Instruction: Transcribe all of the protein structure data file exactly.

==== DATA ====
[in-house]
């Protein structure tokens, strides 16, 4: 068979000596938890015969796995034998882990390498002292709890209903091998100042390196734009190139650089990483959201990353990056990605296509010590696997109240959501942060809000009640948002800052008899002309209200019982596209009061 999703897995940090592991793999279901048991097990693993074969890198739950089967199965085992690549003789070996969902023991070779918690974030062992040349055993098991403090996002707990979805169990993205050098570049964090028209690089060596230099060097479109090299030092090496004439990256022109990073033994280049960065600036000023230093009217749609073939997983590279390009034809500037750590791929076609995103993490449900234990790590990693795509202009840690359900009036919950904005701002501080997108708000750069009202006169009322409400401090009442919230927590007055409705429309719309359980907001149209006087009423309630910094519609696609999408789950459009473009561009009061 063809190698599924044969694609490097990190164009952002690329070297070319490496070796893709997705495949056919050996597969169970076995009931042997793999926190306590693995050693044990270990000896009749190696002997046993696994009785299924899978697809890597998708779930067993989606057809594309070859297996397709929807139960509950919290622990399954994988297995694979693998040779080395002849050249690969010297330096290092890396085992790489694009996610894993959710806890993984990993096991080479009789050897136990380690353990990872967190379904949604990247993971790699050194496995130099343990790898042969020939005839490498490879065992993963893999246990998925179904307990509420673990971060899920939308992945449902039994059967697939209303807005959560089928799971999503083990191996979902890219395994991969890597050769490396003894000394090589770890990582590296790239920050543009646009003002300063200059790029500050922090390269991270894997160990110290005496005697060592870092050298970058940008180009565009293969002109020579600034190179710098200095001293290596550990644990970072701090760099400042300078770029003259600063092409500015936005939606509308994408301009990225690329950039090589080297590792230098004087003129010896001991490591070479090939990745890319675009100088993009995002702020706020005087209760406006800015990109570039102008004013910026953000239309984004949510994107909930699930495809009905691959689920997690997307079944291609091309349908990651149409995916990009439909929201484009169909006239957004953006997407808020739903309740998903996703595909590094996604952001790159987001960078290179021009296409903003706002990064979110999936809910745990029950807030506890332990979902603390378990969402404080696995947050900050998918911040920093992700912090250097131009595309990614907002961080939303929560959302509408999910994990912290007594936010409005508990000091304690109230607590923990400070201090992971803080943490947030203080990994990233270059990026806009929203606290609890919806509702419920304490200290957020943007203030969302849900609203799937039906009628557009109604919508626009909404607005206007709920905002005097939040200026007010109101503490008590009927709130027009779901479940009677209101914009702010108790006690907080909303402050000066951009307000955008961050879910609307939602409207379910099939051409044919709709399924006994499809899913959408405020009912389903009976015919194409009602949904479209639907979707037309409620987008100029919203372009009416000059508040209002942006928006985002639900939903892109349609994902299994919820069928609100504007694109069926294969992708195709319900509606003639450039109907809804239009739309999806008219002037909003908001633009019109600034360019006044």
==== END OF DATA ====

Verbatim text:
[in-house]
């Protein structure tokens, strides 16, 4: 068979000596938890015969796995034998882990390498002292709890209903091998100042390196734009190139650089990483959201990353990056990605296509010590696997109240959501942060809000009640948002800052008899002309209200019982596209009061 999703897995940090592991793999279901048991097990693993074969890198739950089967199965085992690549003789070996969902023991070779918690974030062992040349055993098991403090996002707990979805169990993205050098570049964090028209690089060596230099060097479109090299030092090496004439990256022109990073033994280049960065600036000023230093009217749609073939997983590279390009034809500037750590791929076609995103993490449900234990790590990693795509202009840690359900009036919950904005701002501080997108708000750069009202006169009322409400401090009442919230927590007055409705429309719309359980907001149209006087009423309630910094519609696609999408789950459009473009561009009061 063809190698599924044969694609490097990190164009952002690329070297070319490496070796893709997705495949056919050996597969169970076995009931042997793999926190306590693995050693044990270990000896009749190696002997046993696994009785299924899978697809890597998708779930067993989606057809594309070859297996397709929807139960509950919290622990399954994988297995694979693998040779080395002849050249690969010297330096290092890396085992790489694009996610894993959710806890993984990993096991080479009789050897136990380690353990990872967190379904949604990247993971790699050194496995130099343990790898042969020939005839490498490879065992993963893999246990998925179904307990509420673990971060899920939308992945449902039994059967697939209303807005959560089928799971999503083990191996979902890219395994991969890597050769490396003894000394090589770890990582590296790239920050543009646009003002300063200059790029500050922090390269991270894997160990110290005496005697060592870092050298970058940008180009565009293969002109020579600034190179710098200095001293290596550990644990970072701090760099400042300078770029003259600063092409500015936005939606509308994408301009990225690329950039090589080297590792230098004087003129010896001991490591070479090939990745890319675009100088993009995002702020706020005087209760406006800015990109570039102008004013910026953000239309984004949510994107909930699930495809009905691959689920997690997307079944291609091309349908990651149409995916990009439909929201484009169909006239957004953006997407808020739903309740998903996703595909590094996604952001790159987001960078290179021009296409903003706002990064979110999936809910745990029950807030506890332990979902603390378990969402404080696995947050900050998918911040920093992700912090250097131009595309990614907002961080939303929560959302509408999910994990912290007594936010409005508990000091304690109230607590923990400070201090992971803080943490947030203080990994990233270059990026806009929203606290609890919806509702419920304490200290957020943007203030969302849900609203799937039906009628557009109604919508626009909404607005206007709920905002005097939040200026007010109101503490008590009927709130027009779901479940009677209101914009702010108790006690907080909303402050000066951009307000955008961050879910609307939602409207379910099939051409044919709709399924006994499809899913959408405020009912389903009976015919194409009602949904479209639907979707037309409620987008100029919203372009009416000059508040209002942006928006985002639900939903892109349609994902299994919820069928609100504007694109069926294969992708195709319900509606003639450039109907809804239009739309999806008219002037909003908001633009019109600034360019006044």